Concerning E. M. Forster

Concerning E M Forster Frank Kermode s assesses the influence and meaning of all of Forster s novels as well as his criticism reflects on his profound musicality Britten thought Foster the most musical of all writers and o

  • Title: Concerning E. M. Forster
  • Author: Frank Kermode
  • ISBN: 9780297851165
  • Page: 284
  • Format: Hardcover
  • Frank Kermode s assesses the influence and meaning of all of Forster s novels as well as his criticism, reflects on his profound musicality Britten thought Foster the most musical of all writers and offers a fascinating interpretation of his greatest work, A Passage to India.

    One thought on “Concerning E. M. Forster”

    1. Frank Kermode's brief study of E. M. Forster is in 2 parts. The first and more formal is taken from a series of lectures. The second is what the publisher calls a conversation on several aspects of Forster's life and work. As the word suggests, its tone is more casual, though just as sincere and learned. Kermode leaves no doubt that he considers A Passage to India to be Forster's most enduring work. His interpretation, perhaps not new but new to me, is a combination of the secular and divine, a [...]

    2. Forster has always been a very special writer to me; his treatment of women in his novels was quite different from his contemporaries. As a teenager, I identified with many of his flawed but fascinating female characters - intellectually curious, slightly muddled, creative, sympathetic. While Kermode rightly notes that while his principal novels can seem outdated/Edwardian, Forster's writing about the ways in which race, class and gender are navigated by members of different classes is quite ahe [...]

    3. By no means a systematic or thorough examination of all things Forster, this book feels more like a conversational guide through certain aspects of Forster's life and work. When I read A Room With a View and Howard's End, the musical nature of them drew me in, so I found Kermode's discussion of Forster's musicality, specifically his use of rhythm and faking, to particularly shine. He also examined Krishna in A Passage to India in a brilliant reading I don't think I would have ever matched on my [...]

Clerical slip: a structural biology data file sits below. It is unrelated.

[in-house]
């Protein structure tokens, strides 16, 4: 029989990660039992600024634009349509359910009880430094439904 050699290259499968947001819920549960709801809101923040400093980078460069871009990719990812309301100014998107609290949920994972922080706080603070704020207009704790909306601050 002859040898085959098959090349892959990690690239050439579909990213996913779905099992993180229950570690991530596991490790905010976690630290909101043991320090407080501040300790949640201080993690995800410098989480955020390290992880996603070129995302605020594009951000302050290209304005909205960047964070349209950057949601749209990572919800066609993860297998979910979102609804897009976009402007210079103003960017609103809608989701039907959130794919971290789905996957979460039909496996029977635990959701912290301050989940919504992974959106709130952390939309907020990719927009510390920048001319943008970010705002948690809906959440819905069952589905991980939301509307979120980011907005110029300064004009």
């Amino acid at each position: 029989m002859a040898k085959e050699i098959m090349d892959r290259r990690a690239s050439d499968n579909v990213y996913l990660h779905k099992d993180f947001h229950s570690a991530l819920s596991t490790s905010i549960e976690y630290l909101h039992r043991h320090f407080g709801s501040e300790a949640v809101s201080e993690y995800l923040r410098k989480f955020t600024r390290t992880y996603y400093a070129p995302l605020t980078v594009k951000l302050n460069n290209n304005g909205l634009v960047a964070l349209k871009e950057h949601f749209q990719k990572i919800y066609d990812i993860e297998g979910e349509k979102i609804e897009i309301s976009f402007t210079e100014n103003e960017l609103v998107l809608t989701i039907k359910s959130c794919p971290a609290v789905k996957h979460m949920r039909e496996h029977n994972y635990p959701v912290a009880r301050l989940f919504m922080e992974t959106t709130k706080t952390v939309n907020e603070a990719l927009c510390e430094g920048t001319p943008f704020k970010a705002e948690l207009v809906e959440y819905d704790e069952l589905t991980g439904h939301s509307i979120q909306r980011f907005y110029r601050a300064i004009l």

4. The subject here is a great deal larger than E.M. Forster, though it includes discussion of all his work. Even more it delineates the particular niche of English literary society he occupied, and for which was at pains to define the requirements for membership. It's not always a pretty story, but consistently informative and, for me, a new way to look at Forster and his circle. Frank Kermode's class approach, while verging on cruelty at some points in the story, is the only way to speak about th [...]

    5. Best for Frank Kermode's unfailing voice, his impatience with Forster's high class snobbery and the anecdotes about Forster's dislike of Henry James:The differences between the two novelists may be expressed succinctly by comparing James and Forster on Tolstoy. To Forster War and Peace was the greatest of all novels; to James it was something of a disaster: 'what do such large loose baggy monsters, with their queer elements of the accidental and the arbitrary, artistically mean? His example for [...]

    6. Excellent, concise analysis of Forster's use of music and Eastern influences on his work, as well as as a lengthy look at the the events of his life and how they shaped his writing.

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